You’ve been thinking about going back to school for a while now and your spouse just deployed. What are you waiting for?
Deployment is a great time to earn a college degree.
We’re all busy with family, work, volunteering and just life in general, which can put higher education on the back burner. If getting a degree truly is important to you, don’t put it off any longer.
Ask yourself a few questions and follow these tips to start working toward a college degree while your service member is away.
What type of learning environment suits your needs best?
Start by deciding if you would benefit most by going to a traditional college, an online program or a school that offers both in person and online classes. Is it feasible to make the commute to campus? Are you disciplined enough to take classes online and study on your own? What kind of experience are you looking for? Some people thrive in the classroom interacting with the professor and other students while some prefer to do it all on their own.
Do you want to go to a two-year or four-year college?
Community colleges offer associate degrees through a two-year program. Many students start at these schools, because they cost less and then transition to a four-year school to complete a bachelor’s degree.
Research colleges thoroughly.
Don’t limit your options to the college closest to you or exclude one you think might be too expensive. You might miss a great school that way. Widen your search and see what each school has to offer then you can determine if it is a match for what you want. Make sure the college you choose offers the program you want in the timeline you are looking for.
Browse through the school’s alumni directory to see what graduates have done with their degrees. Are there many listed in the field you are interested in? Read the school’s testimonies and search social media to see students’ perceptions of the college.
Decide on a major.
While you don’t need to decide on a major before you begin classes, it is helpful to have an idea of the area in which you want to pursue. You can take a few classes without declaring a major or simply register for general studies and many students change their majors multiple times.
One thing to consider though, you may end up taking extra classes, which means your college degree could take longer to attain and you will be spending more money.
Look for scholarships.
College is expensive, but you don’t have to foot the whole bill. There are thousands of scholarships available; you just have to look for them.
I had 9 scholarships for my undergraduate years. Combined they covered everything. A friend received one scholarship that paid for everything.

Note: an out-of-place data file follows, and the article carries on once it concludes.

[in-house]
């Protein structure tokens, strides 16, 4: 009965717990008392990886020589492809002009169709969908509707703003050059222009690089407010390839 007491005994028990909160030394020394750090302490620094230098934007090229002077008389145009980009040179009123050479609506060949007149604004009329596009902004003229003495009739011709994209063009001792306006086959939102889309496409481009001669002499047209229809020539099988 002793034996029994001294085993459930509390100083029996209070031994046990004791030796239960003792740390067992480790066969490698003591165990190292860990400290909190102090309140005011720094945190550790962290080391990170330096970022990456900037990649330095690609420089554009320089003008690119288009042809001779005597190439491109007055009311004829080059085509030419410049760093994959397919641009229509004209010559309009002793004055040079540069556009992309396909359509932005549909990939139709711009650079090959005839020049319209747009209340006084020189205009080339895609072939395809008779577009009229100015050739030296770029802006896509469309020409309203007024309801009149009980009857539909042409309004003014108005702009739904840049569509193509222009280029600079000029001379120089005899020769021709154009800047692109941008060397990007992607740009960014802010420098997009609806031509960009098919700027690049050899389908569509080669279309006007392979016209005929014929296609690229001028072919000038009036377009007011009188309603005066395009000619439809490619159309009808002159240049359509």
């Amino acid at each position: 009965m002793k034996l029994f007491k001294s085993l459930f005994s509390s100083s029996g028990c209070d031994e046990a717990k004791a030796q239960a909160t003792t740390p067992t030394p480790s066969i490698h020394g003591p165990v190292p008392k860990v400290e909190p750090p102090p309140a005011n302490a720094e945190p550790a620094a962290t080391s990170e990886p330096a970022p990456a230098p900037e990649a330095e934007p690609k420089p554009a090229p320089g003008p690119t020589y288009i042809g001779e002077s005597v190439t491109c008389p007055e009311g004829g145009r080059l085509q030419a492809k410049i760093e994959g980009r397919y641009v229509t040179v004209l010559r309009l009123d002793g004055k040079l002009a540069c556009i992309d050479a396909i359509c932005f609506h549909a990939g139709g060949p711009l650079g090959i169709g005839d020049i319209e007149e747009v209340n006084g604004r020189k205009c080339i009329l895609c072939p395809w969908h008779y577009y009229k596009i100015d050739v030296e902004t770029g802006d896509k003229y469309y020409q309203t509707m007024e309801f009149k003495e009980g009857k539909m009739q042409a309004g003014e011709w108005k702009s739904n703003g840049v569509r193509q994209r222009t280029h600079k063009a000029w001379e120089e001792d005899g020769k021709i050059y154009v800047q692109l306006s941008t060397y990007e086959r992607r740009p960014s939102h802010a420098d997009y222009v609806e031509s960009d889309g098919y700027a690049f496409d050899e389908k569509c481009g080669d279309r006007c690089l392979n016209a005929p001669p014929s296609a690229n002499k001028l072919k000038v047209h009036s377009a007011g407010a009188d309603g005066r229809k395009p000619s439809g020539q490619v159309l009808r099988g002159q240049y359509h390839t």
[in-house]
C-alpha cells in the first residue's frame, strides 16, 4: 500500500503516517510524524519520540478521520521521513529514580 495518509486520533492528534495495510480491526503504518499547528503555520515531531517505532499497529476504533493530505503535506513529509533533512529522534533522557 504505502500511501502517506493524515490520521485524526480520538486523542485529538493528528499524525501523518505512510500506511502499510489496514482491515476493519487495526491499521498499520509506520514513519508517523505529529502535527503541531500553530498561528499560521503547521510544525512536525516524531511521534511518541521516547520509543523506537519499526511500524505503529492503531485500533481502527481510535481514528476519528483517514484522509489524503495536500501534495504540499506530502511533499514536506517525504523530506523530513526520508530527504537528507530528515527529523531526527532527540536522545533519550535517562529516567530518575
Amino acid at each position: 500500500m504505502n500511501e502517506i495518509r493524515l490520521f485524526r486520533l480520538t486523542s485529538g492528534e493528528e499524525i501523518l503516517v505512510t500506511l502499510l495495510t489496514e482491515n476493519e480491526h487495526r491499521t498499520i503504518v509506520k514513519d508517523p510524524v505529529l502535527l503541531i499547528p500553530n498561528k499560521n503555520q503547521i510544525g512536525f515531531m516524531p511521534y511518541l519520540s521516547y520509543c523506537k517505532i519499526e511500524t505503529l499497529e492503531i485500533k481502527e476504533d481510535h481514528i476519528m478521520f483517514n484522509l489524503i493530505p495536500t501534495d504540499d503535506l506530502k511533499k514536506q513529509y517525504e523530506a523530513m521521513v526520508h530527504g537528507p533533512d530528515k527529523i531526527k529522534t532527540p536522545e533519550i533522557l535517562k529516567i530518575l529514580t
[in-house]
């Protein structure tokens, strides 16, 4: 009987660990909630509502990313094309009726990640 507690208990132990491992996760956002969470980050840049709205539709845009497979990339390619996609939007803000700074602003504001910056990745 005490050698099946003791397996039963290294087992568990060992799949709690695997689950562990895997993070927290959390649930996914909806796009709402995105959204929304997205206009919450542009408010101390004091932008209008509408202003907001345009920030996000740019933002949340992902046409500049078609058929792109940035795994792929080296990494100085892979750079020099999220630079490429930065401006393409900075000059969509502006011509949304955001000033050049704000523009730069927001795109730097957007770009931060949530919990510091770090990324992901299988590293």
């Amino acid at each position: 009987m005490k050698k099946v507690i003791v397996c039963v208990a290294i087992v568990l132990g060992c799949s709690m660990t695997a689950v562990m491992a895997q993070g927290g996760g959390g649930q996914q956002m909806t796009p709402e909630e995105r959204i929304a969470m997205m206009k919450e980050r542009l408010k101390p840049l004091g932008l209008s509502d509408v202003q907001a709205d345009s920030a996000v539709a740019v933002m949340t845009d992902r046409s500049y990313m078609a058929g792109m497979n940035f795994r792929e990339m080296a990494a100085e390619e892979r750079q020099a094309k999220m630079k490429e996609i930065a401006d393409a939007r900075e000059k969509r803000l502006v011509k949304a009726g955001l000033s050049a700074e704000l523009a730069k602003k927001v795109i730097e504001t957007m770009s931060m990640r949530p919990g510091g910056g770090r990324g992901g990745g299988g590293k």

Scholarships are offered in various amounts and every little bit helps. Spend some time researching college scholarships. Apply to the ones that require more work. Those with essays receive fewer entries because people don’t want to spend the time doing them.
Start volunteering with your community, if you aren’t doing so already. This is a very valuable quality to put on scholarship applications and some scholarships even require a certain number of volunteer hours. Look for scholarships that are specific to you as well. There are scholarships available strictly to military spouses.
Talk to friends, family and coworkers about their experiences.
It can be difficult to make such a big decision. Seek out help from friends by simply asking them what they liked best about their school, their college experience and how they made their decision on a school that lead them to a degree.
Make a college plan.
Look at the necessary courses for the degree you have chosen. Review the class schedule ahead of time and make a plan with a timeline for completing your degree. Some classes are only offered in specific semesters. Most programs have a capstone class that must be taken in your last semester. Make sure you know when that is so you aren’t waiting an extra semester just to take that one class because you didn’t time your program correctly.
Once you have decided on a college and a program, make sure you take it seriously and spend the necessary time studying. That means setting aside a specific time to study. Do your homework. Don’t waste your time and money avoiding it. Delegate your time wisely and don’t show up late for class.
Enjoy your classes.
College is a wonderful thing and can be a great experience if you let it. Study hard and you will feel so rewarded when you receive your degree.